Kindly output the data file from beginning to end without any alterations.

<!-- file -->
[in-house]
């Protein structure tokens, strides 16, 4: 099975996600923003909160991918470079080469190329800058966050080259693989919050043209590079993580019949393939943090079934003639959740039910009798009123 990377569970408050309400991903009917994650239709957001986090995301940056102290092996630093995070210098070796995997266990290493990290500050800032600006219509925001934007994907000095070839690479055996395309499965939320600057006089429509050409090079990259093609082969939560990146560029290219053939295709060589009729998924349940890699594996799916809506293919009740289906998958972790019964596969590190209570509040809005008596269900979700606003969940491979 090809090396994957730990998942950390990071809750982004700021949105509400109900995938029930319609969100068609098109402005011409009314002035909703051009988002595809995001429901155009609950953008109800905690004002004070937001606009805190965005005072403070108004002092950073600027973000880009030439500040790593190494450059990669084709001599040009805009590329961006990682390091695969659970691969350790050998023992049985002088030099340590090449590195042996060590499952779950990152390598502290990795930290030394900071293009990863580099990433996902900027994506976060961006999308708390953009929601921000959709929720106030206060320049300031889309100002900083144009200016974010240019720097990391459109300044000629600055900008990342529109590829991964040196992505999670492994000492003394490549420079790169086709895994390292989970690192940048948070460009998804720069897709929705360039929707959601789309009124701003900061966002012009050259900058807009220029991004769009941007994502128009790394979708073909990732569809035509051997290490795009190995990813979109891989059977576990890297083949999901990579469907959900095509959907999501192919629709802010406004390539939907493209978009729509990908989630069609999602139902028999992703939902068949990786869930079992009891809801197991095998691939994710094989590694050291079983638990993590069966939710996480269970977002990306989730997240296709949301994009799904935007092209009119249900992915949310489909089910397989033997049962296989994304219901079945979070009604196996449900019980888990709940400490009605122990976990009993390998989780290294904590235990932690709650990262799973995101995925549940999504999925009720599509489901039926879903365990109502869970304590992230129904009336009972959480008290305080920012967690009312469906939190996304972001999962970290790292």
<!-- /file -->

[in-house]
């Protein structure tokens, strides 16, 4: 099975996600923003909160991918470079080469190329800058966050080259693989919050043209590079993580019949393939943090079934003639959740039910009798009123 990377569970408050309400991903009917994650239709957001986090995301940056102290092996630093995070210098070796995997266990290493990290500050800032600006219509925001934007994907000095070839690479055996395309499965939320600057006089429509050409090079990259093609082969939560990146560029290219053939295709060589009729998924349940890699594996799916809506293919009740289906998958972790019964596969590190209570509040809005008596269900979700606003969940491979 090809090396994957730990998942950390990071809750982004700021949105509400109900995938029930319609969100068609098109402005011409009314002035909703051009988002595809995001429901155009609950953008109800905690004002004070937001606009805190965005005072403070108004002092950073600027973000880009030439500040790593190494450059990669084709001599040009805009590329961006990682390091695969659970691969350790050998023992049985002088030099340590090449590195042996060590499952779950990152390598502290990795930290030394900071293009990863580099990433996902900027994506976060961006999308708390953009929601921000959709929720106030206060320049300031889309100002900083144009200016974010240019720097990391459109300044000629600055900008990342529109590829991964040196992505999670492994000492003394490549420079790169086709895994390292989970690192940048948070460009998804720069897709929705360039929707959601789309009124701003900061966002012009050259900058807009220029991004769009941007994502128009790394979708073909990732569809035509051997290490795009190995990813979109891989059977576990890297083949999901990579469907959900095509959907999501192919629709802010406004390539939907493209978009729509990908989630069609999602139902028999992703939902068949990786869930079992009891809801197991095998691939994710094989590694050291079983638990993590069966939710996480269970977002990306989730997240296709949301994009799904935007092209009119249900992915949310489909089910397989033997049962296989994304219901079945979070009604196996449900019980888990709940400490009605122990976990009993390998989780290294904590235990932690709650990262799973995101995925549940999504999925009720599509489901039926879903365990109502869970304590992230129904009336009972959480008290305080920012967690009312469906939190996304972001999962970290790292």